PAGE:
NZ dollar gains after weak US data weighs on tapering expectations
The New Zealand dollar advanced after weaker-than-expected economic data in the US tempered expectations over how fast the Federal Reserve may start unwinding its monetary stimulus programme.
The kiwi rose to 83 US cents at 8am in Wellington, from 82.56 cents at 5pm yesterday. The trade-weighted index increased to 78.41 from 78.14 yesterday.
The US dollar index, which measures the greenback against a basket of currencies, dropped after the Institute of Supply Management report showed the pace of growth in the US services sector slowed for a second month in December with business activity expanding at a lower rate and new orders contracting. That may weigh on expectations for how fast the Fed will taper its bond-buying programme which will this month be reduced by US$10 billion to US$75 billion.
"The USD was generally weaker overnight as the ISM non-manufacturing survey declined," David Croy, head of markets research for ANZ Bank New Zealand, said in a note. "Fed tapering is 'in the bag' but how quickly quantitative easing is eventually unwound does depend on how the US economy evolves."
The Institute for Supply Management said its services index fell to 53 last month from 53.9 in November, below expectations in a Reuters poll for a reading of 54.5 and the lowest reading since June. The gauge of business activity dipped to 55.2 from 55.5 and the read on new orders contracted to 49.4 from 56.4, however the employment gauge rose to 55.8 from 52.5.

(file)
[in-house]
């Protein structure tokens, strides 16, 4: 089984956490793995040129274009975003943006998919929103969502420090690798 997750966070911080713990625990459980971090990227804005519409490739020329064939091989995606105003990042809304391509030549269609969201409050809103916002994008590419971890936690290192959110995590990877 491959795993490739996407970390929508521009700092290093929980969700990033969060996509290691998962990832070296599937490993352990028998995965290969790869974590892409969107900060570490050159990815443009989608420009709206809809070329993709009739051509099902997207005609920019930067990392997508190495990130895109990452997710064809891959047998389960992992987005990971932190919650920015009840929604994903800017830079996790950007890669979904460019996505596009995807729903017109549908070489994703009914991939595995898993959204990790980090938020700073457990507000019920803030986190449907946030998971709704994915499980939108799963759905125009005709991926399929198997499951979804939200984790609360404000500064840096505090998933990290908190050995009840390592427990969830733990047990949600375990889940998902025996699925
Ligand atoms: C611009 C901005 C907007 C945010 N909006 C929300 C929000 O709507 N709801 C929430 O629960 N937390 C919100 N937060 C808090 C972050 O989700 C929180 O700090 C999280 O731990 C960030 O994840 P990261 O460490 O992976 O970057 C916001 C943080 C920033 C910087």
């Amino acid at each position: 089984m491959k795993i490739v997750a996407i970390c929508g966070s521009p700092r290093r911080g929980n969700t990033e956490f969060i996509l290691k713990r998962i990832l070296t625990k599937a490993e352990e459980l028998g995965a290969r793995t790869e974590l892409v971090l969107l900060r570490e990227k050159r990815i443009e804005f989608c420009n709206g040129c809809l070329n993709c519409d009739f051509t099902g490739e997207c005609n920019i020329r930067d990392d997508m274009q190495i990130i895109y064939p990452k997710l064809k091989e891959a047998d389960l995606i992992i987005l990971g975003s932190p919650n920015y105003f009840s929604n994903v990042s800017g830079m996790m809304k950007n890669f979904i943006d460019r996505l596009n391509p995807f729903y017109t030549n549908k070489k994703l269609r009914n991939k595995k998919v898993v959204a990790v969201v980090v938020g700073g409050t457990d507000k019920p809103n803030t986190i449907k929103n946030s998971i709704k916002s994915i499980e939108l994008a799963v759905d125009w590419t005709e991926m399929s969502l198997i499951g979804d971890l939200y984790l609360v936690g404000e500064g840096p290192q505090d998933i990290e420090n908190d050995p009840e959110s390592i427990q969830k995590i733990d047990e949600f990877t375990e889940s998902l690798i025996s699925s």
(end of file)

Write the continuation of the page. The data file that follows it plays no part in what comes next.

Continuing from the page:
The employment reading bodes well for US non-farm payrolls data on Friday, which is a key focus for the Fed, Croy said.
The kiwi is likely to trade between 82.60 US cents and 83.50 cents today, he said.
With no data scheduled on the New Zealand calendar today, traders will be keeping an eye on Australian trade data for November, scheduled for release at 1:30pm New Zealand time.
The New Zealand dollar touched a two-week high of 92.64 Australian cents early this morning, and was trading at 92.48 cents at 8am from 92.26 cents at 5pm yesterday.
The kiwi is likely to trade between 92.10 Australian cents and 92.90 cents today, Croy said.
The local currency advanced to 60.82 euro cents from 60.77 cents yesterday ahead of a report on December inflation today leading into the European Central Bank meeting on Thursday. The kiwi increased to 50.55 British pence from 50.45 pence yesterday and rose to 86.46 yen from 86.18 yen.